I went into this movie looking to get my campy B movie monster fix and was not in the least bit disappointed. While this movie fits that bill pretty well, it also produces some real scares, some great characters, and some solid character building moments. The film is set up as a documentary shooting gone awry; the first few scenes are setting up the plot and then we go straight into shooting the interviews for exposition and then shit goes kind of sideways for the film crew.
I want to take a minute to talk about the interview stage. It was one of my favorite parts of the movie, the characters of the locals are super entertaining and they do a nice job of building the story. There’s even an interview with the one and only Han Solo. That’s right y’all the original gangsta of motherfuckin’ space cowboys himself! He has really let himself go since dying and all but he still gives the best interview without a doubt.
When shit goes sideways it goes all the way sideways. The crew does well until somebody makes the mistake of pissing in Taku-He’s territory. There are some fun practical effects that really hit the spot for me; the monster even gets in a clean ground and pound at one point. When it comes to kicking ass, Taku-He shows up and teaches a class of Whoop Ass 101. Even though the characters were all incredibly well written and likeable the death scenes were still pretty damned satisfying.
I enjoyed the hell out of this film. It was a fun well-shot movie with a few good scares and some genuine moments between the cast. I would be dead ass wrong not to mention the scream of the Taku-He, that thing is what nightmares sound like. Loud, primal, pissed off nightmares. Final verdict? Watch it if you get a chance; if you dig bigfoot, monster flicks, and good writing you’ll like this movie.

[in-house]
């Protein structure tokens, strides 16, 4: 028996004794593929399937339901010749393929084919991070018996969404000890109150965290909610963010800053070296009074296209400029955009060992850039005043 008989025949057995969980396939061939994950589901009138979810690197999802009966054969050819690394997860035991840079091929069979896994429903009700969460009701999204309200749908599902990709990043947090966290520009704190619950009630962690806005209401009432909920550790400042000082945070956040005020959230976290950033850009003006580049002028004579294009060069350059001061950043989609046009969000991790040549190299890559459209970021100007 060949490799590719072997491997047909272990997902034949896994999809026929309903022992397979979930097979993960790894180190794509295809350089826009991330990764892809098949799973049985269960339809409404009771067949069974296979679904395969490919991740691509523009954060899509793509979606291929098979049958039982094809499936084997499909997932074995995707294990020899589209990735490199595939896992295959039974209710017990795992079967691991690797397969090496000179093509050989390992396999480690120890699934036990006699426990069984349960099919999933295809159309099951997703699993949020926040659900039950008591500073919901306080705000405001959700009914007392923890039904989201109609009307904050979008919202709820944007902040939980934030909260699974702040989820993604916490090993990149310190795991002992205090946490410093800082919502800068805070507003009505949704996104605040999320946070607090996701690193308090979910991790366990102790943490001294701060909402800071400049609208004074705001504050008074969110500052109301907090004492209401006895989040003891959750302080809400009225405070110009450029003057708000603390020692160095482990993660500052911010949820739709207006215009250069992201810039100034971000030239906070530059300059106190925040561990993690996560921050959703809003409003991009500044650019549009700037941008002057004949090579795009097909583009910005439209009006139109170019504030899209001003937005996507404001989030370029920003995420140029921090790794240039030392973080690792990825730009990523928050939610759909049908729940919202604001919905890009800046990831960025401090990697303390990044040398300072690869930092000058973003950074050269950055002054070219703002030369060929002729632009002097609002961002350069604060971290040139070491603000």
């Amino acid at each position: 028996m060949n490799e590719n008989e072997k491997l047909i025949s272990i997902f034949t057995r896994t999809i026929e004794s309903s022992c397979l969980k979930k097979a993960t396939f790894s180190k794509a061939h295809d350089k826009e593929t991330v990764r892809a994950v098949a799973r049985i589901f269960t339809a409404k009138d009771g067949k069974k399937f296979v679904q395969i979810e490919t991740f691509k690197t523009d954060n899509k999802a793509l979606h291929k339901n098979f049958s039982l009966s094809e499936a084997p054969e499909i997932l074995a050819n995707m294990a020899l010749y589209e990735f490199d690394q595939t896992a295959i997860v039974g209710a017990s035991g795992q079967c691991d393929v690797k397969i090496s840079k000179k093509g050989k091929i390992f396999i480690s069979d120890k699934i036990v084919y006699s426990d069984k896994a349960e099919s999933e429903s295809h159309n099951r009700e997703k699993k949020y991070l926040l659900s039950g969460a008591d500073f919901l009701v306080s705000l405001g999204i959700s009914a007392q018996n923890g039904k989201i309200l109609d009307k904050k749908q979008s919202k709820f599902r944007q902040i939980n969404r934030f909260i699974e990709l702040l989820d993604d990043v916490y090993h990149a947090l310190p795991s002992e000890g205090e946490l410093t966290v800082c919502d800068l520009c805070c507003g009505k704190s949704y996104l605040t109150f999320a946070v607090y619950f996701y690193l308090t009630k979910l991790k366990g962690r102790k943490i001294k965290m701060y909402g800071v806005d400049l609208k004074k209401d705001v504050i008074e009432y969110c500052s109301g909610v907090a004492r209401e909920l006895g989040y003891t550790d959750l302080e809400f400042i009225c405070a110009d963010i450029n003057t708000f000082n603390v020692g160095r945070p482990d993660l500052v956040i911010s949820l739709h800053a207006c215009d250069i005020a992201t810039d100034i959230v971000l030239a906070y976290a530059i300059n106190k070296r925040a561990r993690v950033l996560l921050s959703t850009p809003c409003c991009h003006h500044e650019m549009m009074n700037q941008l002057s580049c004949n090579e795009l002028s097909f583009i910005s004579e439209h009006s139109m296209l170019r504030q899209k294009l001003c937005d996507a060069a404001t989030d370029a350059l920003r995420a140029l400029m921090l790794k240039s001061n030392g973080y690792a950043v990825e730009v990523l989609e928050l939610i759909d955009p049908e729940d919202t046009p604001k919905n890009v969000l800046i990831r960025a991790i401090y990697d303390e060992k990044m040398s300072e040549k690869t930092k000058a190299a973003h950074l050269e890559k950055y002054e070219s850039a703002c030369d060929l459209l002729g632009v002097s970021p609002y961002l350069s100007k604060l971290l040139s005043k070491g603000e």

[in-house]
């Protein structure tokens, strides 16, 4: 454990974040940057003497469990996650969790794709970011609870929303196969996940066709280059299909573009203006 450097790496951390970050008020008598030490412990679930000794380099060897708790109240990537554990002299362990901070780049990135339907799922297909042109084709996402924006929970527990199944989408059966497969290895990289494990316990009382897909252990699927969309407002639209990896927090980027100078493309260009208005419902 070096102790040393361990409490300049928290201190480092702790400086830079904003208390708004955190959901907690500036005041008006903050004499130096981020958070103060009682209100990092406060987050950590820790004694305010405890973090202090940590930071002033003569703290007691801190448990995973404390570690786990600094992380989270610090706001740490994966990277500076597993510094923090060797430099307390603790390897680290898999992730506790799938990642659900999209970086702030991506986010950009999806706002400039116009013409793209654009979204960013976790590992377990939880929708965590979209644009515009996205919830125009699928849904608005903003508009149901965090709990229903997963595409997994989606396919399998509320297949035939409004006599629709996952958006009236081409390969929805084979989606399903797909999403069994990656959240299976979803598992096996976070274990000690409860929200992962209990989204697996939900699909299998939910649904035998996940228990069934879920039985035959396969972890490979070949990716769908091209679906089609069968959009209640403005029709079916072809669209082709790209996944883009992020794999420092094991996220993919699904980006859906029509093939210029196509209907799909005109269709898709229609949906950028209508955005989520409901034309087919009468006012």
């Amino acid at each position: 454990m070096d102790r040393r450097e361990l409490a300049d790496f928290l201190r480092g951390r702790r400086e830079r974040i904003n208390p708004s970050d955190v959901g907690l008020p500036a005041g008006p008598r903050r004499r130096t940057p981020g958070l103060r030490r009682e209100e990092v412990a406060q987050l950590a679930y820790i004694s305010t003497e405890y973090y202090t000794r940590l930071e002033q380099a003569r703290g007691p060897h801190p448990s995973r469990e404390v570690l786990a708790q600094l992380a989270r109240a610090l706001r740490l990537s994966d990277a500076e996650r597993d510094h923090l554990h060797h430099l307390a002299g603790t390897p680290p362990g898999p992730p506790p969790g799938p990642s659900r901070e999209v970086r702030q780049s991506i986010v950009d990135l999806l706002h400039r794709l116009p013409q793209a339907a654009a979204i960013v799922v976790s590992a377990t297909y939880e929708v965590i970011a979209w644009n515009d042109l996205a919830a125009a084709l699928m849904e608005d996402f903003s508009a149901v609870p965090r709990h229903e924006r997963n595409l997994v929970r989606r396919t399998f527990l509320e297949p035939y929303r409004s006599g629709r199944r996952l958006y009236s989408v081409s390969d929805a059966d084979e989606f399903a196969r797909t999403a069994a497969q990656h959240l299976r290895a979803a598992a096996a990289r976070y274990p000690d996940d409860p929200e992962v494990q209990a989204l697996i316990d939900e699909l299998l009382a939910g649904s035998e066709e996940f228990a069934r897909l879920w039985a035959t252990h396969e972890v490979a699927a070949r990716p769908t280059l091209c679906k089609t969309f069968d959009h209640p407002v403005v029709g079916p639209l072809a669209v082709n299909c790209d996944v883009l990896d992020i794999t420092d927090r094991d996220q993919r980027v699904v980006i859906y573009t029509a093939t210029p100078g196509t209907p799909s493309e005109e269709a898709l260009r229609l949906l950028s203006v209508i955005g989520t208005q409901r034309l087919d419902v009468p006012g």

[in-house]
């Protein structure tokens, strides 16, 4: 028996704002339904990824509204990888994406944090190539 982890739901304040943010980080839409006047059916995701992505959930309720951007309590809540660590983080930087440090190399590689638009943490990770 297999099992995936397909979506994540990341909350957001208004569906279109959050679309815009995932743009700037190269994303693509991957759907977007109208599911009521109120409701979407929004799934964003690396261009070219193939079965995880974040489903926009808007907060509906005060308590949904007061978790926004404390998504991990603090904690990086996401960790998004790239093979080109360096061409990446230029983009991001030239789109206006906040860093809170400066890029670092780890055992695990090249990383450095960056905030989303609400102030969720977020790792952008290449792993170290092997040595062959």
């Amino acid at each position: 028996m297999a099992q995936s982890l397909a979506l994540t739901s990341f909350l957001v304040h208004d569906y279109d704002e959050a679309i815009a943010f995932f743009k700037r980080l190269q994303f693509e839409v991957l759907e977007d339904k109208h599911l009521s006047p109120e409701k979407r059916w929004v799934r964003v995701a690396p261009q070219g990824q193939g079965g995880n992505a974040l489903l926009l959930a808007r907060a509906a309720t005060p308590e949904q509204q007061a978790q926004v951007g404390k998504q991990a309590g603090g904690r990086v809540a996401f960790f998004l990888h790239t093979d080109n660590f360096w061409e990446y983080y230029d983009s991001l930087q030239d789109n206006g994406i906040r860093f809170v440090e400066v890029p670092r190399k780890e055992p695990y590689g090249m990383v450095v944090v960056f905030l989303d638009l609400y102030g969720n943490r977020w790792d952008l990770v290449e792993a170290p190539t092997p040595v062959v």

Taku-He: A Review
by Luce Allan
After finding the perfect small-town location to shoot scenes for their new horror movie, a film crew delves into the local mythology that revolves around a Bigfoot-esque creature called the Taku-He, whose alleged habitat is within the nearby woods. In Taku-He (2017), the crew's hunt for the titular beast thrusts them into a gruesome race for survival.
Taku-He, which is currently in the post-production phase, rises above many of the classic pitfalls of an independent film. The plot is coherent and fully-realized, the cinematography (particularly the outdoor shots) is generally crisp and consistent, and the performances by the cast are, on the whole, convincing and engaging. The characters themselves are notable for their carefully-crafted dimensions; the familial connection between them adds a sweetness to the film that makes the eventual series of deaths more palpably tragic. The suspense in the climax and ending is potent, never losing its momentum once the action begins, and the twist at the end is subtle yet powerful.
While keeping its production status in mind, the film has certain main details that could be tightened. For example, the lengths of certain sequences stall the movie's pacing, particularly during the interview collection in the first half of the film. As much of the film's primary excitement is put into motion during its last 25-30 minutes, condensing some of the earlier, more repetitive segments would strengthen the pacing as a whole. Another possible area of improvement involves the Taku-He itself, as its presence is often so visible that its sense of mystery and terror is lost. The costume used for the Taku-He often looks a bit artificial when the camera lingers on the creature, which may take viewers out of the experience. If the Taku-He's presence were more brief, its scare factor would significantly increase.
Overall, Taku-He is a monster movie with promise and potential that could flourish with a few adjustments.